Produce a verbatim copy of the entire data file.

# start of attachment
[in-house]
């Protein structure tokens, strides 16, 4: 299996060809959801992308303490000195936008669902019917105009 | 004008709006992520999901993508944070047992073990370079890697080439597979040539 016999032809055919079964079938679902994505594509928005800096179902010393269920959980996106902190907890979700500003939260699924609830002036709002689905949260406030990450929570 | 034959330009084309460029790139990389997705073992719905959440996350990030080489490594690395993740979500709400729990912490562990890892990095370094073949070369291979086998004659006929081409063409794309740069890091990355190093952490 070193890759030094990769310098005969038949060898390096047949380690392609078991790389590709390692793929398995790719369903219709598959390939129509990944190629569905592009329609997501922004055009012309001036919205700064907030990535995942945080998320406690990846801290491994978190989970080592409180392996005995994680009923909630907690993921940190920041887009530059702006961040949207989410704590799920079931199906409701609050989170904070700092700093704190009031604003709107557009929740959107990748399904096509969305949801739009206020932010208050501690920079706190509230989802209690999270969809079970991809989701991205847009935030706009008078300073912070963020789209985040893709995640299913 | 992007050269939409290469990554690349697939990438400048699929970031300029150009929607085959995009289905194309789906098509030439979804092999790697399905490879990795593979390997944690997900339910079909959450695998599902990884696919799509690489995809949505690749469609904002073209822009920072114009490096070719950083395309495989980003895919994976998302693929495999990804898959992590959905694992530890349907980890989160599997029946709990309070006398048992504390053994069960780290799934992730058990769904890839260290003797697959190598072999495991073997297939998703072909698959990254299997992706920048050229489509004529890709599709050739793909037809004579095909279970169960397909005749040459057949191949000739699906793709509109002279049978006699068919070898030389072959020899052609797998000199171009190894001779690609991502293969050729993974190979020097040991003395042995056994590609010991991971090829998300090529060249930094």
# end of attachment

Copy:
[in-house]
């Protein structure tokens, strides 16, 4: 299996060809959801992308303490000195936008669902019917105009 | 004008709006992520999901993508944070047992073990370079890697080439597979040539 016999032809055919079964079938679902994505594509928005800096179902010393269920959980996106902190907890979700500003939260699924609830002036709002689905949260406030990450929570 | 034959330009084309460029790139990389997705073992719905959440996350990030080489490594690395993740979500709400729990912490562990890892990095370094073949070369291979086998004659006929081409063409794309740069890091990355190093952490 070193890759030094990769310098005969038949060898390096047949380690392609078991790389590709390692793929398995790719369903219709598959390939129509990944190629569905592009329609997501922004055009012309001036919205700064907030990535995942945080998320406690990846801290491994978190989970080592409180392996005995994680009923909630907690993921940190920041887009530059702006961040949207989410704590799920079931199906409701609050989170904070700092700093704190009031604003709107557009929740959107990748399904096509969305949801739009206020932010208050501690920079706190509230989802209690999270969809079970991809989701991205847009935030706009008078300073912070963020789209985040893709995640299913 | 992007050269939409290469990554690349697939990438400048699929970031300029150009929607085959995009289905194309789906098509030439979804092999790697399905490879990795593979390997944690997900339910079909959450695998599902990884696919799509690489995809949505690749469609904002073209822009920072114009490096070719950083395309495989980003895919994976998302693929495999990804898959992590959905694992530890349907980890989160599997029946709990309070006398048992504390053994069960780290799934992730058990769904890839260290003797697959190598072999495991073997297939998703072909698959990254299997992706920048050229489509004529890709599709050739793909037809004579095909279970169960397909005749040459057949191949000739699906793709509109002279049978006699068919070898030389072959020899052609797998000199171009190894001779690609991502293969050729993974190979020097040991003395042995056994590609010991991971090829998300090529060249930094």